In this interview with Conatus News, Claire Klingenberg discusses vaccinations and the “anti-vaxxer” movement.
Claire has a background in law and psychology, and is currently working on her degree in Religious Studies. She has been involved in the skeptic movement since 2013 as co-organizer of the Czech Paranormal Challenge. Since then, she has consulted on various projects, where woo and belief meet science. Claire has spoken at multiple science and skepticism conferences and events. She also organized the European Skeptics Congress in 2017, and both years of the Czech March for Science.
Her current activities include chairing the European Council of Skeptical Organisations, running the “Don’t Be Fooled” project (which provides free critical thinking seminars to interested high schools), contributing to the Czech Religious Studies journal Dingir, as well as to their news in religion website. In her free time, Claire visits various religious movements to understand better what draws people to certain beliefs.
Claire lives in Prague, Czech Republic, with her partner and dog.
Scott Douglas Jacobsen: The epithet used against those who reject the vast evidence on the effectiveness of vaccines is “anti-vaxxer.” What do they stand for? Why are they a threat to the public health?
Claire Klingenberg: Their idea is that all medical choices should be the decision of the individual or, when it comes to children, the decision of the parent. That is one of their main arguments.
The reason why they are applying this argument to vaccinations is that they believe a lot of misinformation and lies about the harmfulness of vaccinations. They do not understand how serious it is for an epidemic to spread. They don’t understand that it is not just a personal choice that won’t affect anyone else.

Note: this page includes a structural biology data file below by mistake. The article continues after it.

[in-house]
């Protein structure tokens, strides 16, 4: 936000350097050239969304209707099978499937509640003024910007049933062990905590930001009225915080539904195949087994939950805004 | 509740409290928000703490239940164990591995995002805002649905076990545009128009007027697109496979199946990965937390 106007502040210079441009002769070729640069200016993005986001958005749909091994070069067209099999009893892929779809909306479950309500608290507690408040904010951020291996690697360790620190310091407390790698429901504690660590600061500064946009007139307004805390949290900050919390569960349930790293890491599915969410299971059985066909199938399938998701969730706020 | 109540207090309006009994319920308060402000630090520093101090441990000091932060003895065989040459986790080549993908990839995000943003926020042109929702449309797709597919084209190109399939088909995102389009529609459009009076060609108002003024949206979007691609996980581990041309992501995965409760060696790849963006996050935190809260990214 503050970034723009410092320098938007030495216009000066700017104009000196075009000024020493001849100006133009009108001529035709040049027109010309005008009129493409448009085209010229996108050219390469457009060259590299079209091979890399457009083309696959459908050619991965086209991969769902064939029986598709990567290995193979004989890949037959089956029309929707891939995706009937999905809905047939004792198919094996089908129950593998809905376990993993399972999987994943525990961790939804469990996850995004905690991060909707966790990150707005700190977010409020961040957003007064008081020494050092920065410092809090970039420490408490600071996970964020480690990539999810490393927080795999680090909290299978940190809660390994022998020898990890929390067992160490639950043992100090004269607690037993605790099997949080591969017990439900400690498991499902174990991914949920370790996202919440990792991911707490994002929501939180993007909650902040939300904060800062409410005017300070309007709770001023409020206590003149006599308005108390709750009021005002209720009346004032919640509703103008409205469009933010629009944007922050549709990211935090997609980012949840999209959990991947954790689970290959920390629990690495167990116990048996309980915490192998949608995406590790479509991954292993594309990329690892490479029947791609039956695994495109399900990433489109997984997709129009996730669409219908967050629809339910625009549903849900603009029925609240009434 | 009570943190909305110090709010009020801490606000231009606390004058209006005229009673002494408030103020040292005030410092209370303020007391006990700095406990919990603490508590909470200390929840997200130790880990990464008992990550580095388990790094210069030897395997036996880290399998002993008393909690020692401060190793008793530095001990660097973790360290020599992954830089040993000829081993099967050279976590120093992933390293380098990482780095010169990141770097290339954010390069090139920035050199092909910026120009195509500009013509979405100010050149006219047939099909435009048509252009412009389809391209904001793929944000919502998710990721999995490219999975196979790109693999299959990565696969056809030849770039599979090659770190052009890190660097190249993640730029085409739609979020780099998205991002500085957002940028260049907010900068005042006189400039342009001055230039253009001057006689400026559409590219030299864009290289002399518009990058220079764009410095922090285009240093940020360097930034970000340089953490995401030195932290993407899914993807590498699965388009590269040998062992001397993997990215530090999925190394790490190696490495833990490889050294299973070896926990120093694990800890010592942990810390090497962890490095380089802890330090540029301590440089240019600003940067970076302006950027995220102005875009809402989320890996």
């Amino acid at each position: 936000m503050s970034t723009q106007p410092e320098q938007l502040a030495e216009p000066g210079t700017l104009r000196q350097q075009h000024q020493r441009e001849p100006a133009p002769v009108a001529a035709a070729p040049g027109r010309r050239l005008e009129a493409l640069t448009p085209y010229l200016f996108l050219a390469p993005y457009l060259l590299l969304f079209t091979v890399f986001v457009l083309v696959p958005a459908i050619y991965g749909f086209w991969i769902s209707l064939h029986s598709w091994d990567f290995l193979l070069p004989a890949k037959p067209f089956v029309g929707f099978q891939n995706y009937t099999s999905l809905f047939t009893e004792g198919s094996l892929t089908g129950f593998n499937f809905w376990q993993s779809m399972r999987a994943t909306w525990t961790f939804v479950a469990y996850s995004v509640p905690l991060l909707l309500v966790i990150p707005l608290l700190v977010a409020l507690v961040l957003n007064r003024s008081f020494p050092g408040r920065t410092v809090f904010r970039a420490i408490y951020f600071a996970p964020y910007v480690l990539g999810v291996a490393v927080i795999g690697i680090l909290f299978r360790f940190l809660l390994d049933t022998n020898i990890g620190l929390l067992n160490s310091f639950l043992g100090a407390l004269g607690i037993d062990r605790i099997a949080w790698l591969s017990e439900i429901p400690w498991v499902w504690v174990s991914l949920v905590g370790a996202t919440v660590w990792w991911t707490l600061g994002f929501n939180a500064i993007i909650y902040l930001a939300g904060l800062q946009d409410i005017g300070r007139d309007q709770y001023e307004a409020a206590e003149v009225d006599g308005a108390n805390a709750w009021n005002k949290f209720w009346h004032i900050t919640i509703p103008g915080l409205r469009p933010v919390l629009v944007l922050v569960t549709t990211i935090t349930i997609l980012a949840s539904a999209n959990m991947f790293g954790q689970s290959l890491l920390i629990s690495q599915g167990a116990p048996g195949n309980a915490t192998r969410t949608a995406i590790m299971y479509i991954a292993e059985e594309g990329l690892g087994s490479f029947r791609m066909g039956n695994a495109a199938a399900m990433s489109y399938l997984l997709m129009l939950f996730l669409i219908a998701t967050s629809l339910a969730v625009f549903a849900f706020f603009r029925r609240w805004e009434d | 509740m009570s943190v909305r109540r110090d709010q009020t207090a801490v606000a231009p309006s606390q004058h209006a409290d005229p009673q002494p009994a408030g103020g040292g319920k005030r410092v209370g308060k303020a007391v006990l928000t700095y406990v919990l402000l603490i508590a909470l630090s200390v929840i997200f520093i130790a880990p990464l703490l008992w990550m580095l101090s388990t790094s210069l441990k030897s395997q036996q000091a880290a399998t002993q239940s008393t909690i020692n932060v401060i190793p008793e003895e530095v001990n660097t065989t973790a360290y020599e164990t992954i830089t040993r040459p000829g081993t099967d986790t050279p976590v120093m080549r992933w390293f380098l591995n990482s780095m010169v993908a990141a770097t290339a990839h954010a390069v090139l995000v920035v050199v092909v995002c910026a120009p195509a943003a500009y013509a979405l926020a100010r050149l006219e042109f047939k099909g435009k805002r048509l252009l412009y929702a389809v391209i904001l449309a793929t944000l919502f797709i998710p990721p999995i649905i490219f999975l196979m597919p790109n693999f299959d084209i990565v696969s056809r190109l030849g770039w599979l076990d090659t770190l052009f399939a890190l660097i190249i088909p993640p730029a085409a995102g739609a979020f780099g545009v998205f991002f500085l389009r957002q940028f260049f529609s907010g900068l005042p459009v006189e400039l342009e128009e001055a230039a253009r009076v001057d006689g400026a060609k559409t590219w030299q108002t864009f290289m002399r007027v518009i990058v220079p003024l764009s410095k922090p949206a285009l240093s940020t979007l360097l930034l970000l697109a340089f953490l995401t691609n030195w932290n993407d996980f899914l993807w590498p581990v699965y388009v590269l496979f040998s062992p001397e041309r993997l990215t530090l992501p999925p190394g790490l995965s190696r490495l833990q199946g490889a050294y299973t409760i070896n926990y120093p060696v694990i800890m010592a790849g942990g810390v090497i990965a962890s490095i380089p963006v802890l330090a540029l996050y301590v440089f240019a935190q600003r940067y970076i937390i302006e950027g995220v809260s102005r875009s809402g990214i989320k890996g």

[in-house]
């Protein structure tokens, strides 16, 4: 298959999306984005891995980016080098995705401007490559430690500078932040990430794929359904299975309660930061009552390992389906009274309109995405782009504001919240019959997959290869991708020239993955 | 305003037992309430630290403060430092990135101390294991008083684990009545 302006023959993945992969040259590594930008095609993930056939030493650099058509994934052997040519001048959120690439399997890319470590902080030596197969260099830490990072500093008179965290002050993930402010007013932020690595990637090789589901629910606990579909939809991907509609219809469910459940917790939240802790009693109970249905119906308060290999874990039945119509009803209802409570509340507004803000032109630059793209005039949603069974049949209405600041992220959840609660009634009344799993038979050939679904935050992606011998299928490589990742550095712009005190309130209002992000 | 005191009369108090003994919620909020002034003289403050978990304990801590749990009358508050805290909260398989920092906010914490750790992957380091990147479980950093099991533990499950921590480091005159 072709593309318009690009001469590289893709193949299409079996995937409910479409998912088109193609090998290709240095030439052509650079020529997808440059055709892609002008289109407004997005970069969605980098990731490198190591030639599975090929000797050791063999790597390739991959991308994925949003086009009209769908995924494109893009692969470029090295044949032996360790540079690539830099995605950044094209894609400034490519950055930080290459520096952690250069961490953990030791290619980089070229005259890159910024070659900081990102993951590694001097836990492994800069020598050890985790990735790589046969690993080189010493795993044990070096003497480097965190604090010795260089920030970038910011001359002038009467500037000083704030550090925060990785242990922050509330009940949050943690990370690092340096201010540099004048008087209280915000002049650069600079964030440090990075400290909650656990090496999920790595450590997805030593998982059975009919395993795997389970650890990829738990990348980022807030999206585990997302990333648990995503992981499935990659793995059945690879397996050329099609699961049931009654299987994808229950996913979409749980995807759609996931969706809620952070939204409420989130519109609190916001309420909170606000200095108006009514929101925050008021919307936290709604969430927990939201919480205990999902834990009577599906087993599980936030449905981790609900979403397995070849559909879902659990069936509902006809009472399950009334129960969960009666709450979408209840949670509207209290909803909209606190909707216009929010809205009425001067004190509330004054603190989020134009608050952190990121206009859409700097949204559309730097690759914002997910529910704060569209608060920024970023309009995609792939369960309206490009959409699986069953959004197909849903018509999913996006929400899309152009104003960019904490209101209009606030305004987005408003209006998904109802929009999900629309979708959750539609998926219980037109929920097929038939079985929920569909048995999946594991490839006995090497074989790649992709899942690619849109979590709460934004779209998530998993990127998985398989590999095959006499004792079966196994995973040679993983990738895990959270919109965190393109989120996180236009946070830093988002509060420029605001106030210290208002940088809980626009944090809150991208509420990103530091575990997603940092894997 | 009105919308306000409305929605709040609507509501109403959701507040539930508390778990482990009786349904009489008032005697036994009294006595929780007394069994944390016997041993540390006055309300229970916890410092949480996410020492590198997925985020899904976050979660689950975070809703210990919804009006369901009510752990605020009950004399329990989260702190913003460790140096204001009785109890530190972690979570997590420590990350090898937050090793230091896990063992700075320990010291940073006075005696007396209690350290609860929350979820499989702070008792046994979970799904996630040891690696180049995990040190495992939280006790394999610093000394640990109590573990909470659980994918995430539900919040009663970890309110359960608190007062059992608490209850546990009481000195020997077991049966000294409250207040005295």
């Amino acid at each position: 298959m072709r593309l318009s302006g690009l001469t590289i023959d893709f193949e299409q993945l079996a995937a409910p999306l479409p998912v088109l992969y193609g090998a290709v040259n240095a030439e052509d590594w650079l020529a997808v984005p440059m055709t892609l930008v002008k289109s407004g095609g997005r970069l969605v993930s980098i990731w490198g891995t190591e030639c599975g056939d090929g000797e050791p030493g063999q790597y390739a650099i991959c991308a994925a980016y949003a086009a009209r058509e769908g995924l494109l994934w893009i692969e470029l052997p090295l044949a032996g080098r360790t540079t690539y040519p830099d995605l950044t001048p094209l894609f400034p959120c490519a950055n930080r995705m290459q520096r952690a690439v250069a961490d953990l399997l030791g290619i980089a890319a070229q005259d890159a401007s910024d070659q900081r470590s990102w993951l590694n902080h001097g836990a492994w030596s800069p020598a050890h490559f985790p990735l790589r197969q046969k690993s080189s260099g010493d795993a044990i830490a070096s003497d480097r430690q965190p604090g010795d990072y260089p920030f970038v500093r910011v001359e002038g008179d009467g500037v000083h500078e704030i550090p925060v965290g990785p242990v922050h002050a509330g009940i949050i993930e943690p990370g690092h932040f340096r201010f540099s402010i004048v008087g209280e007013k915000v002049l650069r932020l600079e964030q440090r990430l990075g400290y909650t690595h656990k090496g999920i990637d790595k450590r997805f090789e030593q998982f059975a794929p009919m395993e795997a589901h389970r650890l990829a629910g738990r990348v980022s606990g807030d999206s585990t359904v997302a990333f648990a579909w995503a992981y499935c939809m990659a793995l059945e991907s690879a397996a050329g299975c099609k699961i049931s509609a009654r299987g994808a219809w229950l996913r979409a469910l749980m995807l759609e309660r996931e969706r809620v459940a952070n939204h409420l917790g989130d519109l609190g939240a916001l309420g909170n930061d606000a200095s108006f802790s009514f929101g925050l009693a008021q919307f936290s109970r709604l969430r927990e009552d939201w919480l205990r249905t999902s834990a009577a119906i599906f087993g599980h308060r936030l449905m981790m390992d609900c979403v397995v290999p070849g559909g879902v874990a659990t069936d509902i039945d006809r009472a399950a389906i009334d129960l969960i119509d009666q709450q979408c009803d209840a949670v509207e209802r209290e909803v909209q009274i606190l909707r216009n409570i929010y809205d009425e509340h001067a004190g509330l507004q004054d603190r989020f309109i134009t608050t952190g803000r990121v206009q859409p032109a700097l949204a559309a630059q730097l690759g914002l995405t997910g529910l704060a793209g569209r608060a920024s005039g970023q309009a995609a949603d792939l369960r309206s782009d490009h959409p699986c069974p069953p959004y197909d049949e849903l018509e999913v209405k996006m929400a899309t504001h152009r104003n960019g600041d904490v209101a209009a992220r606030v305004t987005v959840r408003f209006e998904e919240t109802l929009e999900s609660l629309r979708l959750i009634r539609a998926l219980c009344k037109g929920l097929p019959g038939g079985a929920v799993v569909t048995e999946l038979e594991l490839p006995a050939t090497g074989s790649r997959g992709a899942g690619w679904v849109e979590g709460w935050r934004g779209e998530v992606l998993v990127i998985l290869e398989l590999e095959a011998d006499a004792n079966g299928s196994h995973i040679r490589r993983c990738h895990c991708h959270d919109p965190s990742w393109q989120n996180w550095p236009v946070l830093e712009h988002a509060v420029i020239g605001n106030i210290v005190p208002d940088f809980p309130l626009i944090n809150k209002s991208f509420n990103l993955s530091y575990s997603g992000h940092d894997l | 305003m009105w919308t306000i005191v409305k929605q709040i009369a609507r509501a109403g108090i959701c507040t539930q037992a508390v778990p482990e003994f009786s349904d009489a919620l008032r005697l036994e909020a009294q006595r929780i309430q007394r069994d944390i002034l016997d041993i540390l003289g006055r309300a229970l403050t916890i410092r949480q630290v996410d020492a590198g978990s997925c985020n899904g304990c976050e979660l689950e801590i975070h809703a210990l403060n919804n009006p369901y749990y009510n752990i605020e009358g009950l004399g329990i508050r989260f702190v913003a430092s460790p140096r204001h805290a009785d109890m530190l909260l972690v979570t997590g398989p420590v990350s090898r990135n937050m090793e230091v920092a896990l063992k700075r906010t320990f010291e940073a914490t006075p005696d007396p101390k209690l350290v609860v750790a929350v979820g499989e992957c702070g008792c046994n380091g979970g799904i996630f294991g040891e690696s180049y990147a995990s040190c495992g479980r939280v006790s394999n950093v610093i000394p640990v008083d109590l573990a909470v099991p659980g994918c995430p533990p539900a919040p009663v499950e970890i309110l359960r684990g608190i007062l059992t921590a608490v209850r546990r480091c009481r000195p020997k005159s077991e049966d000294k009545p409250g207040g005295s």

Even though, there is an epidemic of measles spreading through Europe right now. Anti-vaxxers do not see that as a consequence of non-vaccinations. They play it off or see getting measles as an inconsequential thing.
Jacobsen: What are the reasons for their pushback to legitimate scientific and public health concerns?
Klingenberg: It is the same as conspiracy groups. They believe the scientists have been paid by pharmaceutical companies or some other secret or shadow organizations.
They believe that true information comes from individual doctors or individuals who are [laughing]no longer doctors or scientists, or even gurus or alternative medicine people. Those people play into that fear.
They are more likely to believe an emotional story of one parent than heaps of data. At the same time, though, it has to be a parent that toes their party line. If it’s a story of a parent who regrets not vaccinating after their child died of a preventable disease, they think that it must be a made up story, or the parent was paid to say that.
Jacobsen: How do parents fall into this other than through emotional appeals?
Klingenberg: There are mainly emotional appeals because there is no cumulative data for vaccine harm. Of course, many people have mild reactions to vaccinations. And yes, there is a small percentage of people who have serious negative reactions.